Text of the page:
Our starter course comes – kinilaw of mackerel cured in vinegar and coconut milk on a bed of grapefruit, similar to the Mexican ceviche.
Before digging in, Wilma wants to make the dining experience truly Filipino, so she suggests we say grace. Amidst the Beyonce pop and the chatter of the nearby tables, we mutter, “Bless us o Lord and these thy gifts…” When the prayer ends, I make the Sign of the Cross, not furtively and hurriedly the way most Filipinos do when they pray at restaurants in MegaMall, but with a grace and flourish that would make Assumption nuns proud.
Wilma is looking for pampaasim. Her latest article for National Geographic.com is on the sour condiments in Filipino cuisine. So she raises her hand to get our server’s attention, which has become difficult in the crowded and busy restaurant.
“Ang sosyal mo kasi e. (You’re too refined),” I tell her. “Here’s how you do it,” and I proceed to do the Filipino “pssst…hoy” to one of our servers, which turns out to be more effective.
The rest of the dishes come in succession, akin to the Spanish tapas way of eating. Instead of the Filipino practice of bringing in all dishes simultaneously at the table, Bad Saint ushers in one dish at a time.
We dig into a salad of greens and pomelo, pansit bihon, chicken adobo with turmeric and coconut milk and a deep fried branzino on spicy greens.
Over dinner, we talk about our past and paths that could have crossed in the homeland.
Mabel and I could have crossed paths in Manila in the 1980s, while she was singing at hotel lounges in Manila, and I was coaching pop bands being deployed to Japan and the Middle East. When I was in college, I was doing part-time gigs staging musical numbers and doing choreography for various groups -- from bank employees dancing for their office Christmas parties to matrons performing for alumnae homecomings. It was the closest thing I could do to fulfill my West End aspirations. A friend had asked me to coach the lounge acts and bands he was hiring for cruise ships and hotels in various parts of Asia. I remember one powerful alto who could belt a few octaves, but had a thick Filipino accent. She moved really well, and I did not have to coach her on choreography; but I ended up giving her lessons on English pronunciation. Instead of “the rain in Spain stays mainly in the plain,” I was helping her enunciate “get into the groove….your love to me…ooooh, yeah, baby.” By the end of a few weeks, she was better than Whitney or Cindi.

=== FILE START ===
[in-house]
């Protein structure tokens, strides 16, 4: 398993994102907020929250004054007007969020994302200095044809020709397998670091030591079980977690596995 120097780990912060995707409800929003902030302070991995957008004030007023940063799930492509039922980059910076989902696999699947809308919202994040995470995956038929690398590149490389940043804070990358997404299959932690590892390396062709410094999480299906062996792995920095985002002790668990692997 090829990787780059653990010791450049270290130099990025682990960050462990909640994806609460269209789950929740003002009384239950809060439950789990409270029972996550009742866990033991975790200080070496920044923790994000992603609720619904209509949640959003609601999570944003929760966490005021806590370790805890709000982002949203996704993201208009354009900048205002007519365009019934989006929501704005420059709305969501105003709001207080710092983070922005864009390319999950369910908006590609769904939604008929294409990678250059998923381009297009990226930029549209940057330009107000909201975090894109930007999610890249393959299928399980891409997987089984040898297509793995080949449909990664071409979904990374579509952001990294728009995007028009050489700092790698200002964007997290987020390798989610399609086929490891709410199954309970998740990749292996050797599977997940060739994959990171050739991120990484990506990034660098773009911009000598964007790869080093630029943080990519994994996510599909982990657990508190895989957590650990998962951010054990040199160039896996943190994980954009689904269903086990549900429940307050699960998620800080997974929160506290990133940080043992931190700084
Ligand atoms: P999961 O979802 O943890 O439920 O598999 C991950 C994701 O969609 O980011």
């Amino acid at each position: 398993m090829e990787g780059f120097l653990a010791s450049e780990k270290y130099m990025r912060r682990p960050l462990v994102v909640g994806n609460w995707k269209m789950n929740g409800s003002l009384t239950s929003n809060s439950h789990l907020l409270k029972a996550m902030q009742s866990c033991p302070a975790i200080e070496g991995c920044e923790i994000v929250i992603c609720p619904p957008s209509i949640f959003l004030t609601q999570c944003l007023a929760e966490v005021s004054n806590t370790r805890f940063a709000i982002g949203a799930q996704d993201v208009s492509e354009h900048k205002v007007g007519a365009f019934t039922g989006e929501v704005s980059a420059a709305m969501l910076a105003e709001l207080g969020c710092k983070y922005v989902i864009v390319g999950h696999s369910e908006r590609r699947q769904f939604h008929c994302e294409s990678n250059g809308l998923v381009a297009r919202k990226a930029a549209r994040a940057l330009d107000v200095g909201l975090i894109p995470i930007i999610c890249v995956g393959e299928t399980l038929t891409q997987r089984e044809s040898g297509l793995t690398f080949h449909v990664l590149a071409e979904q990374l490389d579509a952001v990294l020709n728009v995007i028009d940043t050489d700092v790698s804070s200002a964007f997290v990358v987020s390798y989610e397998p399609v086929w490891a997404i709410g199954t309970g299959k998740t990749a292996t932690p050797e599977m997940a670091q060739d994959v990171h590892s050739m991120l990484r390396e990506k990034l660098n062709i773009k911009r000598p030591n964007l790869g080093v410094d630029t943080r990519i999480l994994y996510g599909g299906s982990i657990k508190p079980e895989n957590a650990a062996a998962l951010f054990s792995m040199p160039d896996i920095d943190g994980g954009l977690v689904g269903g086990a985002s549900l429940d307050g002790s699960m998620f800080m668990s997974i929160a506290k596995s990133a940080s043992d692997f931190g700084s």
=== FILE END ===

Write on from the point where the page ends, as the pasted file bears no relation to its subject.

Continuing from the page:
Shortly after Chris and Mabel met in Hongkong, the couple moved to the US. Chris continues to be a correspondent, while Mabel switched careers and now supervises the food services department at an adult school in DC. Throughout the meal, Mabel and I talk about our respective hometowns, and even pepper our conversation with Bisaya, our native tongues
For dessert, we share a dish of purple heirloom rice, candied apples and pinipig (rice crispies).
We pay the bill and look around the small restaurant. All seats are taken, with about half having one of its lambanog-based cocktails like Balisong, Manila Sling or Zamboanga Zkinnie. It may be a DC crowd of federal employees, foreign-service workers, non-profit program officers, or graduate students. No sign of a Tagalog-speaking table, though. Perhaps this isn’t a spot for Filipinos, the way you rarely see Vietnamese people at The Slanted Door in San Francisco.
Mabel feared that we would smell of Filipino food upon leaving the restaurant, so we check our clothes as we are leaving. A whiff of adobo mingles with the scent of fish in canola oil. We thank Chef Tom and his crew, and congratulated host and co-owner, Genevieve, for running a wildly successful operation. I thank the bar lady for keeping the bottles of San Miguel Pale Pilsen and Red Horse flowing. Finally, I give a pat on our server Ky’s back. I commend him on pronouncing “salamat” correctly, with the accent on the second syllable. I encourage him to keep practicing his Tagalog, and to try new Filipino dishes. Perhaps one day, he too, will eat with a spoon and fork.
Michael Magnaye is the Development Director of Legal Services for Children, a non-profit organization based in San Francisco, and is in-charge of its philanthropy program. He was born in Davao City and eats durian.